Women’s and girls’ main concerns

Women described a range of concerns that might impact their personal safety when travelling on public transport. Most cited a combination of concerns rather than one specific problem, although any form of unwanted attention was the most common theme. Other issues included antisocial behaviour, harassment (sexual and otherwise), verbal abuse, physical assault, and being followed by strangers.

Overall feelings of safety

Almost all women reported that they ‘very often’ or ‘always’ felt unsafe when using public transport, although feeling unsafe was not limited only to being on transport, but was more something that was experienced by women more generally when out socially, especially if alone or out after dark. Some participants described feeling the need to maintain a constant state of ‘vigilance’, rather than feeling ‘unsafe’ per se and many women found it difficult to verbalise what they feared in specific detail:

…antisocial behaviour, harassment, assault. Even just someone talking to me and just being a bit like weird, if you know what I mean. I don’t really like confrontation and I’m not one to shout at someone to go away or whatever. So, I do think that it [going out] is a bit like - it is a bit scary really, it is a bit daunting.”

For transport workers, all said that they considered their personal safety constantly, and at least once on every journey made while at work/travelling to/from work and, again, their fears related to a wide array of possible confrontations.

Anti-social behaviour

Anti-social behaviour was the most frequently reported type of behaviour that made women feel unsafe, especially anti-social behaviour from groups of young people, including school children at the beginning and end of the school day, gangs of young people in the evenings and those who were intoxicated by alcohol or drugs (discussed more below). For the most part, women reported that anti-social behaviour was not directed at them but still made them uncomfortable as there was a chance that it could spill over into their personal space:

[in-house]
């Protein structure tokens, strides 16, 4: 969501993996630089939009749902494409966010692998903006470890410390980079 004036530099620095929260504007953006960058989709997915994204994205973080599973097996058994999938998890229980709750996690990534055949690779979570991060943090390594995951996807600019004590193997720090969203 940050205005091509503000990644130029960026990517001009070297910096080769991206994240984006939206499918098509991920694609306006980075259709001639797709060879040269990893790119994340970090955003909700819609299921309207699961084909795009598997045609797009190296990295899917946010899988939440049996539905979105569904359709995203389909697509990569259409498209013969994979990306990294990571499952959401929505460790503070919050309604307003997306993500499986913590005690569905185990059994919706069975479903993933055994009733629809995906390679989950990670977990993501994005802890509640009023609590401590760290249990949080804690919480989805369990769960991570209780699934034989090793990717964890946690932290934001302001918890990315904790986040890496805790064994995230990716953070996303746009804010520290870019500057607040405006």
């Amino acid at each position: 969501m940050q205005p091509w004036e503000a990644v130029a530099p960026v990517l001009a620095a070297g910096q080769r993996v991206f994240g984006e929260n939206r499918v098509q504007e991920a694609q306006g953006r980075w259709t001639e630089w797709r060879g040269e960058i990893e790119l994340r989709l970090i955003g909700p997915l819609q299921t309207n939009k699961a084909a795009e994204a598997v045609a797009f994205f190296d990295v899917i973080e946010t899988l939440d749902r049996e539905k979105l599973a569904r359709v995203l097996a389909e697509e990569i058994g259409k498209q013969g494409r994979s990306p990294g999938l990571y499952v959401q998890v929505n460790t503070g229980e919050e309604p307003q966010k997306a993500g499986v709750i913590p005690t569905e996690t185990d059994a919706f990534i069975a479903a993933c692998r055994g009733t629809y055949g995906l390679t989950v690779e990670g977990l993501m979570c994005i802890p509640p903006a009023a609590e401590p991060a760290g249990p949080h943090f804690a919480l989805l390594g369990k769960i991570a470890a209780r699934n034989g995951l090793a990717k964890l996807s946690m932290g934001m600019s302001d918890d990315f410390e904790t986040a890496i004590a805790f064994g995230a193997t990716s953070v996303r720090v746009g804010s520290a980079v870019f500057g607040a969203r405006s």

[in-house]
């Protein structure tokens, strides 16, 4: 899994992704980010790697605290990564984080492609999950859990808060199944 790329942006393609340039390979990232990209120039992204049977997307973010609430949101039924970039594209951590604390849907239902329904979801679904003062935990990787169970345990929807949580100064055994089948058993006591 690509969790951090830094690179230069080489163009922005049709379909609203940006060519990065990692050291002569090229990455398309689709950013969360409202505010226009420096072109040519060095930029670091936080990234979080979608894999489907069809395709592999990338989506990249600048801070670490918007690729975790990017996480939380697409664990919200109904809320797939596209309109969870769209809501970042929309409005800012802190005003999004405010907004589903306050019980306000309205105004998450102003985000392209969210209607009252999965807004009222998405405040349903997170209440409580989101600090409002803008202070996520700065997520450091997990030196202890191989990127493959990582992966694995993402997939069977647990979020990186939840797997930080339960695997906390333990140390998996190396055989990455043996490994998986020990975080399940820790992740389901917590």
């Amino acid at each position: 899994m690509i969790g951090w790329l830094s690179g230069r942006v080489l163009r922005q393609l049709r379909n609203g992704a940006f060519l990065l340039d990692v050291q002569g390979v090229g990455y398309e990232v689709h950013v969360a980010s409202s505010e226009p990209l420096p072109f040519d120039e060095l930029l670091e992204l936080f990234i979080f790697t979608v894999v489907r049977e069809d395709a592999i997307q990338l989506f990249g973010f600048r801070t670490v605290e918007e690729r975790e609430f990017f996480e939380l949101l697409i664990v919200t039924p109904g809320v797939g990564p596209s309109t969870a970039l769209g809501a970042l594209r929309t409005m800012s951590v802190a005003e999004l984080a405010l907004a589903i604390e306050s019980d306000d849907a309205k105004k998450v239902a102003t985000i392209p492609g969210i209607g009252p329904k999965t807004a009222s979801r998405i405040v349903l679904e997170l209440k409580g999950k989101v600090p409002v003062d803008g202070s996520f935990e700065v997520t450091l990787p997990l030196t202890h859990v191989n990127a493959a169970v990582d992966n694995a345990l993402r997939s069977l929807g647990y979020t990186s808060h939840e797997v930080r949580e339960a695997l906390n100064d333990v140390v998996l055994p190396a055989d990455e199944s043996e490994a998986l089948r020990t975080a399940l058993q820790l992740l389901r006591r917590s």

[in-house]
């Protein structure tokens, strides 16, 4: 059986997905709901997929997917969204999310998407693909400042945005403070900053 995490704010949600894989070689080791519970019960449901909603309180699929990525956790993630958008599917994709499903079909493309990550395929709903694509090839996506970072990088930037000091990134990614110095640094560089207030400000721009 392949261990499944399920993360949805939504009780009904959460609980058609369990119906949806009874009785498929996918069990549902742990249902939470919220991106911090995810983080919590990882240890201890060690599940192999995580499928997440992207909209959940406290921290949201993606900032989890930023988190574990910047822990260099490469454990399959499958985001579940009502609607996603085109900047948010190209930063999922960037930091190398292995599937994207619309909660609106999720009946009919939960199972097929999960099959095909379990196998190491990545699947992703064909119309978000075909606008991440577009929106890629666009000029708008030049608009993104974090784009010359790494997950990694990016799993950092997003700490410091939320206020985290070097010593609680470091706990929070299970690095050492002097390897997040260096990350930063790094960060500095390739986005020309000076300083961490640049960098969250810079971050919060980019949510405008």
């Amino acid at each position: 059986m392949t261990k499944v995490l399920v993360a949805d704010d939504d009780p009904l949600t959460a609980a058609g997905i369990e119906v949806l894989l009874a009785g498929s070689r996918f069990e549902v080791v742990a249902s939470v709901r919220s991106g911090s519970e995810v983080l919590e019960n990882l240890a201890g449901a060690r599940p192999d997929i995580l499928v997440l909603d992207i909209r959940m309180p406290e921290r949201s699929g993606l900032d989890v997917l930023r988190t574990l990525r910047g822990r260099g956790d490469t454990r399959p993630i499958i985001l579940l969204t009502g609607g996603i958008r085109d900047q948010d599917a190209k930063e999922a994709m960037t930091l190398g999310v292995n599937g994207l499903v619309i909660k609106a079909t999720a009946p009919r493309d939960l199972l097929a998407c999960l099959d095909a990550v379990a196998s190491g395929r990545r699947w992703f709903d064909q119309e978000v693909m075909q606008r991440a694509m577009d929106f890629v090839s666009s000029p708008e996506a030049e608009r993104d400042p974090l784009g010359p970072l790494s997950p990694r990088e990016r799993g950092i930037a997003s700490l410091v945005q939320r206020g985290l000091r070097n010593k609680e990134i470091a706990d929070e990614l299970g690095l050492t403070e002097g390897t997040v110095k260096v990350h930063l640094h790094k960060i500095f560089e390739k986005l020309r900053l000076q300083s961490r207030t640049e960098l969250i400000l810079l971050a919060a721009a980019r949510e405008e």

…there have been multiple times where there was a lot of shouting and a lot of kind of people having fights and things, even physical fights on the bus and…they weren’t having that fight with me, but it was still affecting my safety cos I felt - I don’t know, “What if they punch me in a second, you know, what’s going to happen?””

Several transport workers reported that there had been an increase in anti-social behaviour from young people in and around stations since the start of the pandemic, and saw this as something that needed to be urgently addressed. Children and young people were frequently observed loitering on platforms, walking on railway lines, and being a nuisance to other passengers, as well as directing verbal abuse at staff:

…we get a lot of feral teenagers - well, kids from about 11, 12 upwards roaming around… up and down the lines and they’re usually in gangs of 10 plus and they’re terrorising the passengers, the station staff, the on train staff and, because they know we can’t do anything, they just want attention… they did have the travel safe team and BTP [British Transport Police] done an initiative a while ago travelling round up and down the stations and the trains. So that stopped them for a while but now they know there’s nobody there as their deterrent, they all come flooding back.”
The lines are overrun with teenagers. They get on the train, they spend all night on them, jumping on and off but there’s no police. So, the police just won’t - we can phone them, we can text them, they either don’t answer or they don’t come out at all. They say they don’t have staff in the area, so we’re just left with it. Like I had it on Sunday night. I had to go into the back cab, that’s the back cab of the train is the place of safety, because we had a group of teenagers outside kicking the door and trying to break in and spitting on it.”

For workers, low level anti-social behaviour and confrontation from passengers was most often just “brushed off” as being part of the job.

The other most common issue reported by transport workers was dealing with “flash points” or confrontations around tickets, delayed trains, etc. and there was seen to be no pattern to the profiles of individuals who initiated such confrontations (people of all ages and genders could potentially “spark a row” it was said). Transport workers described relying on experience and intuition to detect when confrontation was likely to occur and either avoiding or removing themselves from the presence of such people, rather than tackling things “head on”.